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Bacopa Extract Shows Limited Benefits for Memory in High-functioning, Young Subjects
Date 06-15-2017
HC# 111653-570
Bacopa (Bacopa monnieri, Plantaginaceae)
Cognitive Function

Kumar N, Abichandani LG, Thawani V, Gharpure KJ, Naidu MUR, Venkat Ramana G. Efficacy of standardized extract of Bacopa monnieri (Bacognize®) on cognitive functions of medical students: A six-week, randomized placebo-controlled trial. Evid Based Complement Alternat Med. October 10, 2016;2016:4103423. doi: 10.1155/2016/4103423.

Bacopa (Bacopa monnieri, Plantaginaceae) aerial plant extract, also known as Brahmi, has been used in Ayurvedic medicine for hundreds of years to treat neurological conditions and anxiety and to improve cognitive function. Research shows that bacopa improves learning and memory in rodent models of Alzheimer's disease and in a preliminary, open-label, clinical study of patients with Alzheimer's disease. There are also several studies in healthy, normal subjects that suggest that bacopa improves memory. The authors state that no studies have evaluated bacopa in healthy, normal people with high intellect. Hence, the purpose of this randomized, double-blind, placebo-controlled study was to evaluate the effect of bacopa on improving cognition in people with an already high cognitive function. [Note: Not mentioned here is the fact that there are really no drugs or supplements (other than psychostimulants) that can enhance cognition in normal subjects—a very difficult task.]

Male and female medical students (n = 60, aged 19-22 years) from Government Medical College in Nagpur, India, were recruited for this study. Study dates were not indicated. Included subjects had basic computer literacy and exposure to computerized tests. Exclusion criteria included use of any memory-improving medicine, alcohol, tobacco (Nicotiana tabacum, Solanaceae), or any other substance acting on the central nervous system (CNS); history of allergy; chronic disease (including hypertension, ischemic heart disease, diabetes, psychiatric disorder, or CNS disorders) or abnormal findings on a physical exam; participation in any clinical trial or blood donation in the past month; and use of bacopa in any form (e.g., hair oil).

Subjects received either 300 mg bacopa per day (Bacognize®; M/s Pharmanza Herbal Pvt. Ltd.; Gujarat, India), in 2 doses of 150 mg, or placebo for 45 days. The extraction process and high-performance liquid chromatography (HPLC)-analyzed constituents are described in the paper. Subjects were followed for an additional 15 days after stopping the treatment. The following battery of tests were conducted at baseline and after 45 days: digit span memory task, paired associate task, logical memory test (story recall), memory span for nonsense syllables, finger tapping test, simple reaction test, choice reaction test, choice discrimination test, and digit picture substitution test. Blood was drawn at baseline and day 45 to measure calcium, serum total cholesterol, serum high-density lipoprotein (HDL) cholesterol, serum triglycerides, and serum low-density lipoprotein cholesterol.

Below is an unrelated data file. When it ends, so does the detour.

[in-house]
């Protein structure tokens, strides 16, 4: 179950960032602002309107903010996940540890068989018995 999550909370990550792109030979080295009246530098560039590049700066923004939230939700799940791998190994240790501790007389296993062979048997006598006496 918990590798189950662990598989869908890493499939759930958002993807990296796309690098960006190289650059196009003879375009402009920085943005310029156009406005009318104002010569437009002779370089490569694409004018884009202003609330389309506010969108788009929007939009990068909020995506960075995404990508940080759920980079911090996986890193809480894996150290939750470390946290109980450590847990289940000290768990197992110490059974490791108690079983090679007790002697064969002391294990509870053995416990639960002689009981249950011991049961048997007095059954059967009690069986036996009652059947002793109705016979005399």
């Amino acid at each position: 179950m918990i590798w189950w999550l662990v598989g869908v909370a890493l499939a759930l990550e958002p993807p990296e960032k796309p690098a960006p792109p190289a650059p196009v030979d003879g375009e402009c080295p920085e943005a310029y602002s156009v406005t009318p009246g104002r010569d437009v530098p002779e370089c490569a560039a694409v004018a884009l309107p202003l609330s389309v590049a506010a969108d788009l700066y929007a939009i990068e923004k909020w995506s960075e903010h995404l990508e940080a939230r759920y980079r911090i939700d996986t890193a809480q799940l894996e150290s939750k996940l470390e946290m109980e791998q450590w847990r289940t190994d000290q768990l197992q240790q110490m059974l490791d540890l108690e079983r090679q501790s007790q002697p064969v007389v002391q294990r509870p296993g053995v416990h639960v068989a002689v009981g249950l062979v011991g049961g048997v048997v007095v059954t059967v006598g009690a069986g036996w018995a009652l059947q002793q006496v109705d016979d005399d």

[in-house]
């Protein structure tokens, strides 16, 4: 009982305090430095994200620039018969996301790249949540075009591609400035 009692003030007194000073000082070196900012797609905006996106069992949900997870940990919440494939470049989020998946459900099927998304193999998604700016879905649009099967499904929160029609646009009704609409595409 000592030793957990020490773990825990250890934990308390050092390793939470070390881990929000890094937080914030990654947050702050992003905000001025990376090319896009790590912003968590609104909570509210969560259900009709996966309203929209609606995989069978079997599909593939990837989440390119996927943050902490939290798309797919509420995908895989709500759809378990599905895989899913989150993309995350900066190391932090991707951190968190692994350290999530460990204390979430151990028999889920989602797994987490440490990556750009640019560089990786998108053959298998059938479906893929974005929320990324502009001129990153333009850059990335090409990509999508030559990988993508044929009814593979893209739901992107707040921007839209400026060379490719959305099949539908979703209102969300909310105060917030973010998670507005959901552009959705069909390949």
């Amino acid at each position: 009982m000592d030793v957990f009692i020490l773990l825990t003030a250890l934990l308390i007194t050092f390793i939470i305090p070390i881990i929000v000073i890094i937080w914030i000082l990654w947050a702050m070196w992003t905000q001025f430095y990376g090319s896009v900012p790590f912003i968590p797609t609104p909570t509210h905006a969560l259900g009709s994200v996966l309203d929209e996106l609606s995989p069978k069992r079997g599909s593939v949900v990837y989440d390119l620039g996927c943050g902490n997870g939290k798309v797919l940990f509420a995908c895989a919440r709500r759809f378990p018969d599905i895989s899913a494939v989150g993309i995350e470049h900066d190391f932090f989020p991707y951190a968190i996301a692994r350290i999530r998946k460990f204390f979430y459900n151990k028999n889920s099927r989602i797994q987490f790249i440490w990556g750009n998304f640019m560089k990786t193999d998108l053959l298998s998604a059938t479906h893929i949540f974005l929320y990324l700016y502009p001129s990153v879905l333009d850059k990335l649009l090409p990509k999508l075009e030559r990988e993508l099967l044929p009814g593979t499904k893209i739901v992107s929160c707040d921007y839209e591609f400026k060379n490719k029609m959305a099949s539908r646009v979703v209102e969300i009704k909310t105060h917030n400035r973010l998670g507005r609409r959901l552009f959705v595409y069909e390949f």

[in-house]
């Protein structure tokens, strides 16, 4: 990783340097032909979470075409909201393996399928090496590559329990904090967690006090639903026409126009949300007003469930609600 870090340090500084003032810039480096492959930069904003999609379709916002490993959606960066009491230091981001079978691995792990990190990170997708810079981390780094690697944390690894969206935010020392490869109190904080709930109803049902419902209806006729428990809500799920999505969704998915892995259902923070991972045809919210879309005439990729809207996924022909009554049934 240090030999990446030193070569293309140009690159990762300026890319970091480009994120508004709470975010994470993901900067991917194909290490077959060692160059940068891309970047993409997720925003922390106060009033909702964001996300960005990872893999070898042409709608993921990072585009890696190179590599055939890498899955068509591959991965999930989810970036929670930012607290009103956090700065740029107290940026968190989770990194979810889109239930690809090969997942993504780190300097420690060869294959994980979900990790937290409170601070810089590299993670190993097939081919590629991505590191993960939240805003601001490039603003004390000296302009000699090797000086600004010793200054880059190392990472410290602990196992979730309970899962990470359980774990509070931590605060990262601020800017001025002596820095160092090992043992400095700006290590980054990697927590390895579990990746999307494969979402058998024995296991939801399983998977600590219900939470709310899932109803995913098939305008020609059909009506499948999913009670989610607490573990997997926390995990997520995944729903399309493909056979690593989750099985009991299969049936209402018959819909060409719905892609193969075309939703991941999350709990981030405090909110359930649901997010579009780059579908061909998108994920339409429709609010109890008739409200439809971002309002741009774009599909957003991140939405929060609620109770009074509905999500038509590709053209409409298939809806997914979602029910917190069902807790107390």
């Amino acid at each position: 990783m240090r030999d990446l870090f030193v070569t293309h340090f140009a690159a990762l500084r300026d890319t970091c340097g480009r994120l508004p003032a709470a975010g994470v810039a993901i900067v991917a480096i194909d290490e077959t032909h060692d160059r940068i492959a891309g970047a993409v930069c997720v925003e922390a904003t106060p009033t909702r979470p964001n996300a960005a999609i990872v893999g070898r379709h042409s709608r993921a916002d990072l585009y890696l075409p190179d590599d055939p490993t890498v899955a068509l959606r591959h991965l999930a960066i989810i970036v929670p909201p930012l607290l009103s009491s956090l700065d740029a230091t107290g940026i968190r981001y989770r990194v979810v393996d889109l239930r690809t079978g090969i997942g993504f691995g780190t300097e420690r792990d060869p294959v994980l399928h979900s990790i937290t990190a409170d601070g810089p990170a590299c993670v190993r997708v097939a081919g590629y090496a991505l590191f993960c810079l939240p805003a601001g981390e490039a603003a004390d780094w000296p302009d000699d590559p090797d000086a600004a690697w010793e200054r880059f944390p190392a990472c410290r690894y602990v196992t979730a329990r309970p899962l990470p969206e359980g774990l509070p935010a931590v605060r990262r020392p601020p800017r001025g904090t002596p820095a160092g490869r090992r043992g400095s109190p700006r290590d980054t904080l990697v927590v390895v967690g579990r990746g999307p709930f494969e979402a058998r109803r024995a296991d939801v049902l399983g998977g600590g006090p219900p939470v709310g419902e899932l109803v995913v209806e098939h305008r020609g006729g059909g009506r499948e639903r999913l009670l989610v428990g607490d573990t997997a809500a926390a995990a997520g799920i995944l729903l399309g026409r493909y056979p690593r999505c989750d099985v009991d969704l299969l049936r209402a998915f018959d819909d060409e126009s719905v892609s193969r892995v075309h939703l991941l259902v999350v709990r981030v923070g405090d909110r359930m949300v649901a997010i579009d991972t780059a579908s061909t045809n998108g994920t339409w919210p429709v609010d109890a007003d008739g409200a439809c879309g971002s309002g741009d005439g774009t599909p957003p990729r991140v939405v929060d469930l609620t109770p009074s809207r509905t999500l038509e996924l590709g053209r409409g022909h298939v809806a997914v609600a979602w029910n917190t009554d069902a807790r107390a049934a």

Demographics were similar between groups. Two students were dropped for noncompliance during the study, while others did not participate in post-treatment testing or did not have 2 usable blood samples due to hemolysis. Final numbers were thereby reduced much more in the placebo group (n = 14 for memory tests, n = 18 for blood tests) than in the bacopa group (n = 28 for memory tests, n = 26 for blood tests). The bacopa group had significant increases in calcium (P < 0.05), but the levels were still within the normal range. Also, the bacopa group had a significant decrease in total cholesterol (P < 0.05) and increase in HDL (P < 0.05) compared to baseline; however, these changes were not significantly different from placebo. Of all of the neuropsychological tests, only digit span backwards and logical memory test were significantly better in the bacopa group compared with placebo (P < 0.05 for both); in the former, mostly explainable by declining performance in the placebo group. Adverse events were not reported. The subjects were followed 15 days after stopping treatment; no relevant observations were reported.

The bacopa-induced improvement in the digit span backwards test suggests an improvement in attention, distractibility, and working memory. However, the lack of significant effect on the digit span forward test suggests that bacopa's principal effect is not on distractibility. The bacopa-induced improvement in the logical memory test suggests an improvement in immediate recall and language comprehension. The authors conclude that bacopa improves some components of memory in intelligent normal subjects; however, longer studies are needed. A limitation of the study is the statistical analysis. The authors conducted many analyses but used only a Student's t-test. They did not conduct a correction for multiple comparisons. P-values of significant results were stated only to be < 0.05. If statistical corrections for multiple comparisons had been conducted, it is likely that none of the between-group differences would be statistically significant. Therefore, the significance of the results is questionable. The authors report no conflict of interest; treatments were provided free by M/s Pharmanza Herbal Pvt. Ltd., but the authors state that the company did not receive data or results.

—Heather S. Oliff, PhD